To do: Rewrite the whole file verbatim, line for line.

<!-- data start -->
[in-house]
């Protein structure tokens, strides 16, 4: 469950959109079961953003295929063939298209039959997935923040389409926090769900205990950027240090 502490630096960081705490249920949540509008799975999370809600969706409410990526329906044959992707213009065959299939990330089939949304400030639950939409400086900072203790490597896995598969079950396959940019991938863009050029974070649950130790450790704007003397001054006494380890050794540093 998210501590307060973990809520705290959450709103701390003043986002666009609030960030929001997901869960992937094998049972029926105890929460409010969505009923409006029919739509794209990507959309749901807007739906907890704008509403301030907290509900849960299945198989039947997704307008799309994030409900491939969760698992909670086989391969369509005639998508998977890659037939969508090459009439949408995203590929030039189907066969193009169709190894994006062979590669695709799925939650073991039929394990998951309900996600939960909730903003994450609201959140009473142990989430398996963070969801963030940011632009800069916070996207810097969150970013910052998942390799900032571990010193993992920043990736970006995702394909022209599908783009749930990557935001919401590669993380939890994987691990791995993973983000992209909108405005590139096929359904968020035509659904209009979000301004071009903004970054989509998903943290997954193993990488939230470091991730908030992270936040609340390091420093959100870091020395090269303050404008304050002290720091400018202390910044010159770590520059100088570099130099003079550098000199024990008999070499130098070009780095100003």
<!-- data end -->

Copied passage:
[in-house]
């Protein structure tokens, strides 16, 4: 469950959109079961953003295929063939298209039959997935923040389409926090769900205990950027240090 502490630096960081705490249920949540509008799975999370809600969706409410990526329906044959992707213009065959299939990330089939949304400030639950939409400086900072203790490597896995598969079950396959940019991938863009050029974070649950130790450790704007003397001054006494380890050794540093 998210501590307060973990809520705290959450709103701390003043986002666009609030960030929001997901869960992937094998049972029926105890929460409010969505009923409006029919739509794209990507959309749901807007739906907890704008509403301030907290509900849960299945198989039947997704307008799309994030409900491939969760698992909670086989391969369509005639998508998977890659037939969508090459009439949408995203590929030039189907066969193009169709190894994006062979590669695709799925939650073991039929394990998951309900996600939960909730903003994450609201959140009473142990989430398996963070969801963030940011632009800069916070996207810097969150970013910052998942390799900032571990010193993992920043990736970006995702394909022209599908783009749930990557935001919401590669993380939890994987691990791995993973983000992209909108405005590139096929359904968020035509659904209009979000301004071009903004970054989509998903943290997954193993990488939230470091991730908030992270936040609340390091420093959100870091020395090269303050404008304050002290720091400018202390910044010159770590520059100088570099130099003079550098000199024990008999070499130098070009780095100003």